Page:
Bjarke Ingels “One of the conditions of architecture is that a building has to be able to live in its own right. A building shouldn’t rely on having somebody speak on its behalf. It should speak for itself.”
Now Ingels the founder of BIG is different from Calatrava he tries to integrate his buildings in a specific site without going out of his way and show off some incredible structures or forms. He also doesn’t compromise functionality for them. The project I choose to discuss is a proposal for a New York Skyscraper called “The spiral”. This shows the process that Ingels uses to coagulate his design. New York as a whole is known to have separated the green outdoor spaces and urban spaces. The city is heavily built and at the center it has a massive park. As the current trend of the city is to move away from this harsh separation, the project proposes marrying the two. The volume is a standard parallelepiped common in the city, the other part of the project is the spiral, a green vegetation band that envelops the entire building, giving it the iconic look. Now the band is also inspired from the local site as the New York High line Park passes alongside the structure and Ingles practically took this green park and wrapped it around his building snugly. His spiral park did not only perturbed the façade but also the interior spaces as people from every floor have a small green place to take a break and rest their eyes. In all his projects Bjarke Ingels does this, analyses the site for ideas, integrates, tries to bring nature closer to architecture and uses top technologies to wrap things up.
Peter Zumthor is an architect that doesn’t build big buildings, he typically focuses on small but interesting projects. His architecture is more conceptual. It is hard to describe a project without experiencing it as he is very careful to speak to all your senses. The project that gave me goosebumps was Bruder Klaus Field Chapel. This is interesting on all sorts of levels. First the way it was built, he made a huge bonfire with tree trunks but he did not light it just yet, instead he poured concrete over the trunks and let it all dry. After the concrete set and the trunks dried he lit it all up and after it was finished only the smell of charcoal remained. On the ashes, he then poured molten lead and the place was ready as the first rain came down throw the oculus above. If you don’t have a spiritual experience here, I don’t know a better place for that. The second layer is the multitude of senses that the building speaks to. The smell of ash, the rugged touch of the walls, the light and the sense of introversion, it’s like the building has a soul. What Zumthor created here is a place, not a building. This is just one example, he usually tries to bring forth this “assault” upon the senses and make you never leave his places.
Daniel Libeskind, architect and professor, gained recognition for his buildings that defy architecture norms and are for the most part extremely visually aggressive. The building to discuss is an extension on the Dresden Military History Museum in Germany. His aggressive style is not usually welcomed by many, but there are instances where this is exactly what is needed. This insertion of an arrow in the classical building of the arsenal is representative of the period 1914-1945 that is exhibited inside the new structure. Just like the two world wars, the building is “hurt” by the addition, the formerly orderly structure and facades are now eviscerated by the new slanted walls. Inside the exhibition the focus is placed on the societal forces and human impulses that generate war in society. Libeskind nailed this one, but at times he overuses this type of architecture, he is too loud and his character overwhelming for more sensible projects. There is also no question that he changed something in architecture and that his projects are memorable.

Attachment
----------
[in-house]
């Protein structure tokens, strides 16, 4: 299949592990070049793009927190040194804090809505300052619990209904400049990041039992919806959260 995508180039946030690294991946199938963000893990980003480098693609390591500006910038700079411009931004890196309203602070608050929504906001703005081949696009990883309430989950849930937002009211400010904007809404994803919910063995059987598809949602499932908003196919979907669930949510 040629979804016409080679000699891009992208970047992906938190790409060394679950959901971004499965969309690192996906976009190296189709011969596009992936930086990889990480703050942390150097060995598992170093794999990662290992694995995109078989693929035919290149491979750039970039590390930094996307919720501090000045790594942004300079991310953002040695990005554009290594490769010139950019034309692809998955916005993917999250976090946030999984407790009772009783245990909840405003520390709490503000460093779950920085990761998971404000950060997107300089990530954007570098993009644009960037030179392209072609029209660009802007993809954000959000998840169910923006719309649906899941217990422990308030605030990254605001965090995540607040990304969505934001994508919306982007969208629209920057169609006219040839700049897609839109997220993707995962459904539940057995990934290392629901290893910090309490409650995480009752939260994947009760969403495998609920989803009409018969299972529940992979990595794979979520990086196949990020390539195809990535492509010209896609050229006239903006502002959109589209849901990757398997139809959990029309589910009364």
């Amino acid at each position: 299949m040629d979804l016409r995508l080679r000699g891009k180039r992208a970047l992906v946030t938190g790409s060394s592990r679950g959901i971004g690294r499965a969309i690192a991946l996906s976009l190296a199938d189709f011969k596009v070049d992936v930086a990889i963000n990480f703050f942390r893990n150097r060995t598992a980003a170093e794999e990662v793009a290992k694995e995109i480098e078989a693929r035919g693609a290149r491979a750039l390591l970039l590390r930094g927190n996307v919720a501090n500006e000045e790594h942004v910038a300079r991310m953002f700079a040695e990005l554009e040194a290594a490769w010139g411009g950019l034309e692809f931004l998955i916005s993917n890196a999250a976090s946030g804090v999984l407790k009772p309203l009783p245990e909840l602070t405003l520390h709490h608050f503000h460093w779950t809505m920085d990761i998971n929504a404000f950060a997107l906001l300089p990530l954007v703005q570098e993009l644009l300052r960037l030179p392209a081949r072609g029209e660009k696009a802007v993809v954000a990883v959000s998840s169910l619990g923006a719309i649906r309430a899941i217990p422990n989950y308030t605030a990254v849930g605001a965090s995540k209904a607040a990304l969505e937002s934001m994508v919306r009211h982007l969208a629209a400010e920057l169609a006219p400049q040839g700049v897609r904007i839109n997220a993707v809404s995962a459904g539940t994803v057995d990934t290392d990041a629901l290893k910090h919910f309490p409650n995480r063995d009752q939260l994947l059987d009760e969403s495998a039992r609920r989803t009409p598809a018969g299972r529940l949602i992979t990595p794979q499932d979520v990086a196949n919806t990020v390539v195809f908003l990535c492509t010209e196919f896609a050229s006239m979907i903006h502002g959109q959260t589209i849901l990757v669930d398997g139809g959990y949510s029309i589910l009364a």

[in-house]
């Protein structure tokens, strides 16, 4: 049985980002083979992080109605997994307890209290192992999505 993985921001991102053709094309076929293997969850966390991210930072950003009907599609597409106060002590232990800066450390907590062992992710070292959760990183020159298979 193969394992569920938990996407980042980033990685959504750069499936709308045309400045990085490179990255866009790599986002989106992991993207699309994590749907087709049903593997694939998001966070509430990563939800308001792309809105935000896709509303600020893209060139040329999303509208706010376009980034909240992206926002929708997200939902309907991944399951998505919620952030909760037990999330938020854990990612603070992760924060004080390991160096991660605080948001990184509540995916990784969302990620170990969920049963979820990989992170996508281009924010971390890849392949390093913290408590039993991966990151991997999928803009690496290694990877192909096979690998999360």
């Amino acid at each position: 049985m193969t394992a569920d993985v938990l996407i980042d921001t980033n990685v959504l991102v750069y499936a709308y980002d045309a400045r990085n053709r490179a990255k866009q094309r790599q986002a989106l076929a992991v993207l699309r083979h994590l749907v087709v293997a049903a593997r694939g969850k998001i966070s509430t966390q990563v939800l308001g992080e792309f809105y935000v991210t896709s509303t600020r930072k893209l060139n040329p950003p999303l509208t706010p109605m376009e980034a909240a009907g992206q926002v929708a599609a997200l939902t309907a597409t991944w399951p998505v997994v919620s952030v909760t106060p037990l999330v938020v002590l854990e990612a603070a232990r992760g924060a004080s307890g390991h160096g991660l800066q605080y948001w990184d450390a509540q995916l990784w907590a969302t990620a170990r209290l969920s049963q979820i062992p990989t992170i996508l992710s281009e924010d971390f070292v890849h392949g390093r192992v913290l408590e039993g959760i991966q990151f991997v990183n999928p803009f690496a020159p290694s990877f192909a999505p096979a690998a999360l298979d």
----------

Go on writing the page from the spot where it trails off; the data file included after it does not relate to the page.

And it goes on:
Glenn Murcutt Is a British architect who usually builds houses. His motto “touch the earth lightly” encapsulates his entire philosophy, his projects are environmentally friendly. The house I want to talk about is Marie Short House. This house is made from two pavilions which divide the house in two, one part for sleeping and the other for living. The structure is made of recovered wood, as most of the material used for construction. The pavilions have a gap between them, which leaves place for a corridor and the room to collect rain water. The orientation of the house is chosen in relation with dominant winds and climatic considerations in general. The building is like an instrument with its double layer façade, one layer for shading and another for ventilation, giving the user a lot of freedom in “playing” it. This is the design process Murcutt always uses, he thinks very carefully about ways to conserve energy, to reuse materials, to use local technics and labor and that which results is architecture. He was one of the pioneer of ecofriendly architecture as the project I talked about is from the 1980s.
One can see how different architecture can be and how many facets can be explored, how necessary it is to have diversity in thought not only in architecture but in every field of knowledge. Each one of these architects has strong personalities and no short of critics, even though divergent in their approach, they bring the puzzle of architecture closer to completion.